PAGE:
Salameh: Banking Sector to Abide by Syria Sanctions
Lebanon's banking sector will abide by international sanctions against unrest-swept Syria, Central Bank Governor Riad Salameh said on Tuesday.
"Lebanese banks both at home and abroad ... will not take any action, especially as concerns Syria, that could expose any of our banking partners or put them in a position whereby they have breached regulations in their countries," said Salameh.
Lebanon was fully committed to the implementation of international regulations on banking transparency, he told a conference in Beirut organized by the International Finance Corporation.
"The central bank will seriously investigate all complaints (of breaches) and will not hesitate in taking any necessary measures," he added.
Lebanon has come under international pressure to abide by international sanctions on neighboring Syria, which include freezing government assets and suspending cooperation with Syria's central bank and some other banks.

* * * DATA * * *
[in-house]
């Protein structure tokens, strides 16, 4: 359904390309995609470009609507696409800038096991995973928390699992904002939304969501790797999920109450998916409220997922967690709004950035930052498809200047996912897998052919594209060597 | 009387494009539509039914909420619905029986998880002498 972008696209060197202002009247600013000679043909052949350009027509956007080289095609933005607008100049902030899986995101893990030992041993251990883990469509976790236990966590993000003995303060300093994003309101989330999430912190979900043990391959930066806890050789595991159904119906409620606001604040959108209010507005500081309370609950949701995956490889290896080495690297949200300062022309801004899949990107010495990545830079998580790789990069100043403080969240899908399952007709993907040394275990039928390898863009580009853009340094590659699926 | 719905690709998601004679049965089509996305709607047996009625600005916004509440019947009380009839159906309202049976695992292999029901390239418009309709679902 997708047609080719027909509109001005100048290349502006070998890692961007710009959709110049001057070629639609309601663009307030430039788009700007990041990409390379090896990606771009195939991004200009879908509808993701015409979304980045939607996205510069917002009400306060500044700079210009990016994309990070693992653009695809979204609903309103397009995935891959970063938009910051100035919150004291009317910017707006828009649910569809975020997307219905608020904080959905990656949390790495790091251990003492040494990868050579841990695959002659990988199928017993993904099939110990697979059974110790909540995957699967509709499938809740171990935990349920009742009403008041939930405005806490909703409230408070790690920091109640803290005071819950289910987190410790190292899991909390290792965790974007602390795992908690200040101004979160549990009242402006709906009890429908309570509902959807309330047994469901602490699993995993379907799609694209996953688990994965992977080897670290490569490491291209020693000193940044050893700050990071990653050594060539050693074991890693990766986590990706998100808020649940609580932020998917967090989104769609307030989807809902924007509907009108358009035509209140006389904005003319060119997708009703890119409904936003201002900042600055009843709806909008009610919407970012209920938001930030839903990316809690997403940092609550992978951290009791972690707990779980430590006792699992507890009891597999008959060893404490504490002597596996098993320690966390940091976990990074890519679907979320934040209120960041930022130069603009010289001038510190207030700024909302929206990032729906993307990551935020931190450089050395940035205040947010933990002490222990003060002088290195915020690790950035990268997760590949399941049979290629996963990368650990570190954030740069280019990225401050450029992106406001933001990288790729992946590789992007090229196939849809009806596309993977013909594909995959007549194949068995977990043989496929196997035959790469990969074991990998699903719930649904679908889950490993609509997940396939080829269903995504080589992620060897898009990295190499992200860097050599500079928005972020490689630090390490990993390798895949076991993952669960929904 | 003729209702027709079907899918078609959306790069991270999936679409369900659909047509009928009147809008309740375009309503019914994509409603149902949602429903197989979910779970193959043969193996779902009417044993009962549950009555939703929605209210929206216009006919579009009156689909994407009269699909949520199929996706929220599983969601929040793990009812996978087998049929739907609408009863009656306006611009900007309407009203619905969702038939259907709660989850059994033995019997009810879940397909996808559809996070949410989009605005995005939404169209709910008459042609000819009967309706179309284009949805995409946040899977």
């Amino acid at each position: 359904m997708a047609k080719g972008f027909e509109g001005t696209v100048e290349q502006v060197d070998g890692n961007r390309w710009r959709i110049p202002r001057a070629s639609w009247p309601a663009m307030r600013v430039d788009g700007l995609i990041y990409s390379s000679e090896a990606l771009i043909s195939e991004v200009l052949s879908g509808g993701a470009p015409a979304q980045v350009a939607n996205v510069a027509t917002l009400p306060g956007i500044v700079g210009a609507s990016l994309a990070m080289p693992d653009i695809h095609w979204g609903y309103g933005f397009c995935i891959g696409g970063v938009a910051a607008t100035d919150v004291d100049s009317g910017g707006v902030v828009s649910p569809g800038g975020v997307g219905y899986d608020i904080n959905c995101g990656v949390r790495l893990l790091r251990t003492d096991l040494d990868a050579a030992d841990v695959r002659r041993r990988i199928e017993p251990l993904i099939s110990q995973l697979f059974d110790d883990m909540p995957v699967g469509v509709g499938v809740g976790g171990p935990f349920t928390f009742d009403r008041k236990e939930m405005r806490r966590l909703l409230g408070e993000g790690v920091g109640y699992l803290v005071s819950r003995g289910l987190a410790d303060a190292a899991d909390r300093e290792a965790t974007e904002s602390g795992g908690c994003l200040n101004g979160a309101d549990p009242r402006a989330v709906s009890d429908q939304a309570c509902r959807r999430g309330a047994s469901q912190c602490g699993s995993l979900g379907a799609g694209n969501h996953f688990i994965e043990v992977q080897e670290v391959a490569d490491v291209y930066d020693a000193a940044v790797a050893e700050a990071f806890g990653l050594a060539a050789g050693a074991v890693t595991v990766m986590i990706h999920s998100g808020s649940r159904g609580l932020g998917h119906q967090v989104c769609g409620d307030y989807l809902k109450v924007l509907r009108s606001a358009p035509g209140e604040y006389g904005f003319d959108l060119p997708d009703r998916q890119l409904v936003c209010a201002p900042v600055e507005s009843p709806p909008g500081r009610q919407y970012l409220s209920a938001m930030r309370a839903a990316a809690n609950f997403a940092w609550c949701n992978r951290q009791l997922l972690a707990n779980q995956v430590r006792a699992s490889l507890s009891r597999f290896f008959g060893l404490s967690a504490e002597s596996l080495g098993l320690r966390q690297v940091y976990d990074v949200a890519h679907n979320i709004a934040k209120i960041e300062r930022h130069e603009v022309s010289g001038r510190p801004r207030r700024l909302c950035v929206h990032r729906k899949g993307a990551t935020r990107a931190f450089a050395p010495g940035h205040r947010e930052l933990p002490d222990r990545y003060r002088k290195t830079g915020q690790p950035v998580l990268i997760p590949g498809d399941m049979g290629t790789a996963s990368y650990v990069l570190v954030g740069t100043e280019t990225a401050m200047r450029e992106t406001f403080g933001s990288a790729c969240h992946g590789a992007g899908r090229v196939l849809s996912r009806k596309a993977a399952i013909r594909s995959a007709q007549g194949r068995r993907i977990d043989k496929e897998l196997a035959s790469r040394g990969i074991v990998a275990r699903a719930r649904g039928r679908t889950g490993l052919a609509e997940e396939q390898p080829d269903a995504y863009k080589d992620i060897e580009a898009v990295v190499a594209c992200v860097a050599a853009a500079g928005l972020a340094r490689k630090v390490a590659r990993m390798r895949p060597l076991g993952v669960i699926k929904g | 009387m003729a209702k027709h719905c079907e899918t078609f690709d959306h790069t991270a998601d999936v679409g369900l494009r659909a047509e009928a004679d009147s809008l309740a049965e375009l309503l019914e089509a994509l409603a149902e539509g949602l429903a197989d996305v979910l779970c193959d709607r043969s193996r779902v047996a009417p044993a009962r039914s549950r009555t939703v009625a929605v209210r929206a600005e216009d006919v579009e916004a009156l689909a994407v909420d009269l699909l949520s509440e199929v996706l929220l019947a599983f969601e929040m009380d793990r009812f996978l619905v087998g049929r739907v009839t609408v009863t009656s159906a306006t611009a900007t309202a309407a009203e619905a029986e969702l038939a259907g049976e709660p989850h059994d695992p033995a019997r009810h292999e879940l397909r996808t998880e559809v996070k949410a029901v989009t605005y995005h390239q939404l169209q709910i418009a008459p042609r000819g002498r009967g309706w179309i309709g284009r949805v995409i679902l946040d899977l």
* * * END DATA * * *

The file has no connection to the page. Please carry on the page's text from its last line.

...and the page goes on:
Salameh has said Syria has no funds deposited in Lebanon's central bank and Lebanese banking officials say they have adopted strict measures to ensure compliance with the sanctions.
These measures include strict control over the transactions of Syrian clients and close monitoring of Syrians who wish to open new accounts.
Salameh on Tuesday attributed a decline in local economic growth to the repercussions of "rumors" linking Lebanon's banking sector to Syria.
"Growth in 2011 dropped due primarily to ... rumors targeting its banking sector in addition to revolutions and tensions across the region."
The United States, which lists Hizbullah as a “terrorist” group, last year filed a lawsuit against the Lebanese Canadian Bank, accusing it of laundering hundreds of millions of dollars in drug proceeds from an alleged cocaine trafficker with ties to the Lebanese party.
Lebanon's government, which is led by Hizbullah and its allies, has sidestepped taking a firm stand on the Syria crisis in what observers say is a bid to avoid potential sanctions or a spillover of the violence.
The United Nations estimates more than 5,400 people have been killed in Syria since March as the regime of President Bashar al-Assad cracks down on a popular revolt.